Review by Samantha Anne Carrillo
Harley Loco: A Memoir of Hard Living, Hair, and Post-punk, from the Middle East to the Lower East Side
Any serious addiction drains its servant of empathy. It's eerily natural for compassion to wane as the addict battles chemical tigers. Being a junkie is hard work, and after a never-ending workday, going on the nod must seem logical. When the addict regains relative sobriety, craving another fix or so-called “real life” is a helpful diversion from self-loathing and shame. In Rayya Elias' memoir, Harley Loco, her unpretentious, funny narration depicts her outsider existence as a junkie, hairstylist and aspiring musician in late-'70s/early-'80s New York.
Elias' unlikely BFF Elizabeth Gilbert, author of bestselling memoir Eat, Pray, Love, wrote the autobiography's foreword. Gilbert, who describes herself as an “ambitiously artsy, polite, responsible, diligently working [aspiring writer],” jokes that her and Elias' band would be called “Siouxsie and Garfunkel.” Be warned that Elias depicts her life as a junkie with brutal, graphic honesty. Harley Loco isn't gonna be a contender for Oprah's book club. Elias sums her essence up as a “Syrian, ex-junkie, glamour-butch lesbian … and punk-rock musician.” And her memoir—subtitled of Hard Living, Hair, and Post-punk, from the Middle East to the Lower East Side—gets, you know, real. The sheer intensity and grit of Harley Loco can hardly be compared with Eat, Pray Love's ennui-ridden travelogue vibe. (Yes, I'm counting Gilbert's moment of transcendence and its filmic depiction, Julia Roberts encountering an escaped carnival elephant.)
Elias' journey begins in Syria. At 7 years old, her family emigrates to the US; in Detroit, she suffers culture shock in transitioning to the American way of life. Her foreign school lunches—see “fried lamb brains on pita”—and her mother's penchant for whipping up Vogue-worthy couture makes her a target for relentless bullying. Teenage binge-eating segues into experimentation with mescaline and a host of pharmaceuticals. Ultimately Elias' longest, most passionate love affair begins. She explores her sexuality with a host of mostly female lovers but finds “true love” with heroin. Narcotics, particularly opiates, are very needy girlfriends; romantic devotion to the dirty brown horse—and skyrocketing tolerance and dosage—requires an ever-increasing commitment to making it work.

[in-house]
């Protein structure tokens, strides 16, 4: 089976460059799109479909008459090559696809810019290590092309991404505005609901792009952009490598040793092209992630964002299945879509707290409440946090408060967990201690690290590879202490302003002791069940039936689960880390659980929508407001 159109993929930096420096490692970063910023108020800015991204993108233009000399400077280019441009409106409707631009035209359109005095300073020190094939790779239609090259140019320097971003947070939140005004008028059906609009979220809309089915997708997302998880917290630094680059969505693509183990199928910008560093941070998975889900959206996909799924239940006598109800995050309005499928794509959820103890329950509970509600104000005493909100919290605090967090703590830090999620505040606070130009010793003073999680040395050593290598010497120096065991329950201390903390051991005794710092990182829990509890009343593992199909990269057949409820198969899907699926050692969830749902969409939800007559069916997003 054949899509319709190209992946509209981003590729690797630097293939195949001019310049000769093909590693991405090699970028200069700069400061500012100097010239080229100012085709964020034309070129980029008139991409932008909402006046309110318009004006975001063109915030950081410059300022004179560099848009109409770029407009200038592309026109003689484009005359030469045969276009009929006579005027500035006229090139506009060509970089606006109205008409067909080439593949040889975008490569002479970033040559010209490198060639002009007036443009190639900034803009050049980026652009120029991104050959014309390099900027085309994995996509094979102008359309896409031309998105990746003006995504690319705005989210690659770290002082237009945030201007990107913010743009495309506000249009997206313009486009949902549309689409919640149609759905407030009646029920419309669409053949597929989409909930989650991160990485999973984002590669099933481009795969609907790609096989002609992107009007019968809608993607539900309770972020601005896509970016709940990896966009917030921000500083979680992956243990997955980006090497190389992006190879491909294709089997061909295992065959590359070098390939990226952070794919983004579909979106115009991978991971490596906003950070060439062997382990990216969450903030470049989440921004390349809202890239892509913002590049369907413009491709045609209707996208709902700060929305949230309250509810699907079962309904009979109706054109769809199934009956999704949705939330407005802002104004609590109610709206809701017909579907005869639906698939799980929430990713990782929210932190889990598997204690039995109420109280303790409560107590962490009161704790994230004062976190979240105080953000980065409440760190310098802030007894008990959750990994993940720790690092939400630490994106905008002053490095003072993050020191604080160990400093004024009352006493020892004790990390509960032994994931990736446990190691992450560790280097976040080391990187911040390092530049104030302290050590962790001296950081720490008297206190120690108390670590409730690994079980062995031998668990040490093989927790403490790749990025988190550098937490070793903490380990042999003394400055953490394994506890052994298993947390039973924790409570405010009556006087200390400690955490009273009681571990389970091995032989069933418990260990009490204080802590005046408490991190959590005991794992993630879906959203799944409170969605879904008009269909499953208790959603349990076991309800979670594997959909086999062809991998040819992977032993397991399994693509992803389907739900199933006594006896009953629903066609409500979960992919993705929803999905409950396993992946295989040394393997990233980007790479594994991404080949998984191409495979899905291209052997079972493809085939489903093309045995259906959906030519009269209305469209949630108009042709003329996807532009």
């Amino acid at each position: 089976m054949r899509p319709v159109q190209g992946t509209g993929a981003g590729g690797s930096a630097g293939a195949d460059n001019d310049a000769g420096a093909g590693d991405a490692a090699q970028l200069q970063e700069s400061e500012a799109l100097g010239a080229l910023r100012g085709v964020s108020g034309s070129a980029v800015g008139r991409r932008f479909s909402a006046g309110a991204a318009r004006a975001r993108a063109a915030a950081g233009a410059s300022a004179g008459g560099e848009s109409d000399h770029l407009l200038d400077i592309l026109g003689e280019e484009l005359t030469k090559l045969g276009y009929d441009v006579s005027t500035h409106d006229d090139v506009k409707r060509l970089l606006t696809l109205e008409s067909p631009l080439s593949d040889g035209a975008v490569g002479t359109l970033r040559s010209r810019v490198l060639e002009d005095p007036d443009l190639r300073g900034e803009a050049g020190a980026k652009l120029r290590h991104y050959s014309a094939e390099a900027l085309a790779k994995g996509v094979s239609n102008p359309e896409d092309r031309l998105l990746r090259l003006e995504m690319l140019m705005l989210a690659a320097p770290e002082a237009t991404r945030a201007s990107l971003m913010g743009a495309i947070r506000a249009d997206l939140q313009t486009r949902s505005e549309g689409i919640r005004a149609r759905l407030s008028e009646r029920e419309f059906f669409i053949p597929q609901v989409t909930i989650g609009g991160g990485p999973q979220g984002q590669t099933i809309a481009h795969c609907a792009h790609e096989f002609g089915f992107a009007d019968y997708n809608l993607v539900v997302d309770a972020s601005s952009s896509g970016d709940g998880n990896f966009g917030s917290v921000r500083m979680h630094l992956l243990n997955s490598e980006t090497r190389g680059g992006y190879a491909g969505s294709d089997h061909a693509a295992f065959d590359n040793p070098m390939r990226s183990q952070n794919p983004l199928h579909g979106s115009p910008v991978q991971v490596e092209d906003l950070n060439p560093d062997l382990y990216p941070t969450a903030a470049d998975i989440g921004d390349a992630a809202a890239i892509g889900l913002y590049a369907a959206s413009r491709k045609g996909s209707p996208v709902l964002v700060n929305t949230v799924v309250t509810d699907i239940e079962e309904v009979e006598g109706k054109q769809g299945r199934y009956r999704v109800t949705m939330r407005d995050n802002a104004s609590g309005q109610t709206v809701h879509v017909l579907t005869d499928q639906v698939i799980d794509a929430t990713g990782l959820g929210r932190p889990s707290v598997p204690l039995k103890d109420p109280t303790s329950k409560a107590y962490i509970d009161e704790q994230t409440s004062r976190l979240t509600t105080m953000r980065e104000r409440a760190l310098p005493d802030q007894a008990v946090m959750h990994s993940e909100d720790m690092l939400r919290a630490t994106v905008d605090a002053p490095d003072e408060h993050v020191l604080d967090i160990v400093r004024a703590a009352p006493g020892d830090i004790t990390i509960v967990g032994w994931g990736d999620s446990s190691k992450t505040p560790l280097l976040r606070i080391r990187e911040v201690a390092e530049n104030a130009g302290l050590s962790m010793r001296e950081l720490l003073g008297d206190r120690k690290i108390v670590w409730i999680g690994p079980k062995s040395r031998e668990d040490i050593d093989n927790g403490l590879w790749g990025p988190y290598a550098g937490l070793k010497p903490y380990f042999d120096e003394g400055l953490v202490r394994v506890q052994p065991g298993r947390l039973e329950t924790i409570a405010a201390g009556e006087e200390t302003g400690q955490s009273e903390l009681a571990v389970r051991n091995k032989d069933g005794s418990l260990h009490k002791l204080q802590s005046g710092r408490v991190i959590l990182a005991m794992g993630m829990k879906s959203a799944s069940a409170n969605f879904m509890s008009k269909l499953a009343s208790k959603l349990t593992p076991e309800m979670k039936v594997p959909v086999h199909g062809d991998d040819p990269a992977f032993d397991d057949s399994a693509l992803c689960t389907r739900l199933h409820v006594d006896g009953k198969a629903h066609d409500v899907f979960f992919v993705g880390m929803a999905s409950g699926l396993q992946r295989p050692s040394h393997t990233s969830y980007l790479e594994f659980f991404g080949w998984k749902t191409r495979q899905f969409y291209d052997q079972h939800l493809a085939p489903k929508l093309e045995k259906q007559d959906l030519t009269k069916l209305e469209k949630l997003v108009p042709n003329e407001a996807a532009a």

From nonlinear start to finish, Elias’ gift for storytelling is evident. In post-intro pre-chapter “Just for Starters,” the author relates her decision to prostitute herself in Tompkins Square squalor. Years later, she earns her “Harley Loco” nickname at Riker's Island by stomping another inmate in feral, successful self-defense. Her talent for hairdressing saves her life in prison. A decidedly unglamorous, rehabilitative Women's Prison Association lands her back in the old neighborhood, where she takes it one day at a time. Declaring Elias' victory over her demons is premature—as life is long and hard, and addiction is patient and cunning—but the revelations in her deeply personal, riveting story may be just what Dr. Feelgood ordered. The prose here is spare in fashion and frequently veers toward naïveté, but the reader is never allowed to forget this is a true story. The dialogue is what really struck me about Elias' style; she writes the way people actually talk, and that's not always the easiest thing to read. But Elias' authenticity, honesty and innate tragicomic sensibility ameliorate an at-times less-than-stellar literary style.
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